Cross Country Network Bandwidth
Updated by RFC 568
|RFC stream||Legacy stream|
|RFC Editor Note||(None)|
|IESG||IESG state||RFC 567 (Unknown)|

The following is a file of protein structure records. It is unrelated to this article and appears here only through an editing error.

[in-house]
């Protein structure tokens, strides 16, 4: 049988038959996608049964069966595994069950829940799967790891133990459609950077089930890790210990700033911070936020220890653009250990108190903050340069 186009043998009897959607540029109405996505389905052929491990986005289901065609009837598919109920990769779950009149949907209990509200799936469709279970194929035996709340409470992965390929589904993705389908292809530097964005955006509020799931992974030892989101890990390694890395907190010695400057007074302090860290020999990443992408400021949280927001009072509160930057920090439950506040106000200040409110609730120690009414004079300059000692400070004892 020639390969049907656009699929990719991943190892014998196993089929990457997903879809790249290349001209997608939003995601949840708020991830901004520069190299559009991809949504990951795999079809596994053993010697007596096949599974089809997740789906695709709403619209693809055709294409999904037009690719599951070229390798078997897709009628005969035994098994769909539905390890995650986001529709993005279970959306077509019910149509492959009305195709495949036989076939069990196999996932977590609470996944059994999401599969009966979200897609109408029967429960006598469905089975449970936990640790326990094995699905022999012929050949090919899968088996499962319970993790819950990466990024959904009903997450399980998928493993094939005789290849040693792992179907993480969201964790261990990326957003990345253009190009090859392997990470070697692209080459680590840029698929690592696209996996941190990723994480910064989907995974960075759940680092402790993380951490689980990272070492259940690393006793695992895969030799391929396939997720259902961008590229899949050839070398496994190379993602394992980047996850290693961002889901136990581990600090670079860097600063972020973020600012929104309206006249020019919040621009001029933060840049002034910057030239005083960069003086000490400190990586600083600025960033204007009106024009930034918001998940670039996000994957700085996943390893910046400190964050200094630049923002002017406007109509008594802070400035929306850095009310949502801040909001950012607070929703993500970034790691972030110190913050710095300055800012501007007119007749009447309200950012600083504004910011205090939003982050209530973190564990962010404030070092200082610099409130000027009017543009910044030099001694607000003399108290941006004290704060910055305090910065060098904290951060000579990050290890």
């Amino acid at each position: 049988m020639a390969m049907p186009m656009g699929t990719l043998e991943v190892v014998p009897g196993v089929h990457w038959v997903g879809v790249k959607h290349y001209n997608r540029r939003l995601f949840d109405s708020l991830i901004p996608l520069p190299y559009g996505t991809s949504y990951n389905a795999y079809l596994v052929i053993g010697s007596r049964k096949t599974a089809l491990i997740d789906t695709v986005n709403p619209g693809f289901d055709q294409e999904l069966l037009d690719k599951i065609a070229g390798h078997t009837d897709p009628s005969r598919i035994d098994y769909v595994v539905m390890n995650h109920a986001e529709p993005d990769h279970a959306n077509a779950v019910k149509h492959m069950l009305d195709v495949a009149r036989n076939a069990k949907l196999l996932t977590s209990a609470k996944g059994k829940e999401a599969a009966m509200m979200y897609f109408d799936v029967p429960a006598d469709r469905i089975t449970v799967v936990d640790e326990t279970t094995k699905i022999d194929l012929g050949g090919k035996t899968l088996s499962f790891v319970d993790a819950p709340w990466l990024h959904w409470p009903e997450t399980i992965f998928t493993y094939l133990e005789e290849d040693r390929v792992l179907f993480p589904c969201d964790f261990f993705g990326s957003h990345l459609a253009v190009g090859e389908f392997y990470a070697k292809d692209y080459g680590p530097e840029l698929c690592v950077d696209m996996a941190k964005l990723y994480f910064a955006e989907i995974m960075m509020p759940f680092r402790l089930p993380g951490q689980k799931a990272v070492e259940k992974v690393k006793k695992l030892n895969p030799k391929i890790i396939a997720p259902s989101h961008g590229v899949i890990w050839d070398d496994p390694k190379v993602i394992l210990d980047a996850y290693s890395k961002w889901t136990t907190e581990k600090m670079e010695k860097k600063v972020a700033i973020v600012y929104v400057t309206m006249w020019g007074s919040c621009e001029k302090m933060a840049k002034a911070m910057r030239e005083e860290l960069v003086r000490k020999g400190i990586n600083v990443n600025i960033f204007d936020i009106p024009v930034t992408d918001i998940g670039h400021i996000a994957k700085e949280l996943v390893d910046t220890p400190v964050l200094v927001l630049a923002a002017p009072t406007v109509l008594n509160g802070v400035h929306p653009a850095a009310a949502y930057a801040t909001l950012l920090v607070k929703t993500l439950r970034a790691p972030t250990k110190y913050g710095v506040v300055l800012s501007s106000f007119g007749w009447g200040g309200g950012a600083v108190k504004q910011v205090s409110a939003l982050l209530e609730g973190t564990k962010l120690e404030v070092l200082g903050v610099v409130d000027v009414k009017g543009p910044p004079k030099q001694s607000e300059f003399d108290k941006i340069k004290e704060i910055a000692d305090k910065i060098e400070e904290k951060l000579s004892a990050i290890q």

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Network Working Group L. Peter Deutsch (PARC-MAXC) Request for Comments: 567 September 6, 1973 NIC #18970 CROSS-COUNTRY NETWORK BANDWIDTH The following computation of cross-country network bandwidth was contributed by Butler Lampson of PARC. Consider what happens when a TIP user on the West Coast, connected to a full-duplex Host on the East Coast, strikes a key on his terminal. The TIP sends a one-character message (1 packet). The destination IMP sends a RFNM (1 packet). The destination Host sends an ALLocate - this seems to be the strategy used by TENEX Hosts, at least (1 packet). Thc TIP sends a RFNM for the ALLocate (1 packet). The same sequence repeats itself, with roles interchanged, for the echo character (4 packets). This constitutes 4 packets or 4OOO bits in each direction. The current cross-country transmission capability of the ARPANET is 3 5OKb phone lines; ergo, it can only support 3*50000/4000=37.5 such characters per second! It may be that RFNMs are transmitted between IMPs more efficiently; at best this can only double the network capacity. This computation may help explain why cross-country TIP users (e.g. the substantial West Coast community of BBN-TENEX users) experience such bad echo response, at least in bursts: the network itself may be experiencing momentary peak loads. If this argument is correct, the proposed remote echoing facilities of the new TELNET protocol could have a major effect on network operation.